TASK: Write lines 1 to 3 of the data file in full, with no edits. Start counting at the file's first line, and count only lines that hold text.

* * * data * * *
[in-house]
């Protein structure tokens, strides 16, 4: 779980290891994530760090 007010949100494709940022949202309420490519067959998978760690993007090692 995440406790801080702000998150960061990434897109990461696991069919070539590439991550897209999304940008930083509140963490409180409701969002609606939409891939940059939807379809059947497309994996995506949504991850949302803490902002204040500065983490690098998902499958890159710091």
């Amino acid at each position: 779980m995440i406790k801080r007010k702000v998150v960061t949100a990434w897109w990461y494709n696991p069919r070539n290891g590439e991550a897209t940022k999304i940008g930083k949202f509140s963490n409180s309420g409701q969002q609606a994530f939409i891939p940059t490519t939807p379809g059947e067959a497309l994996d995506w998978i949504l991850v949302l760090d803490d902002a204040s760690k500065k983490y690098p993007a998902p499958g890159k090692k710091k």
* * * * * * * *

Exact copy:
[in-house]
């Protein structure tokens, strides 16, 4: 779980290891994530760090 007010949100494709940022949202309420490519067959998978760690993007090692 995440406790801080702000998150960061990434897109990461696991069919070539590439991550897209999304940008930083509140963490409180409701969002609606939409891939940059939807379809059947497309994996995506949504991850949302803490902002204040500065983490690098998902499958890159710091």
């Amino acid at each position: 779980m995440i406790k801080r007010k702000v998150v960061t949100a990434w897109w990461y494709n696991p069919r070539n290891g590439e991550a897209t940022k999304i940008g930083k949202f509140s963490n409180s309420g409701q969002q609606a994530f939409i891939p940059t490519t939807p379809g059947e067959a497309l994996d995506w998978i949504l991850v949302l760090d803490d902002a204040s760690k500065k983490y690098p993007a998902p499958g890159k090692k710091k």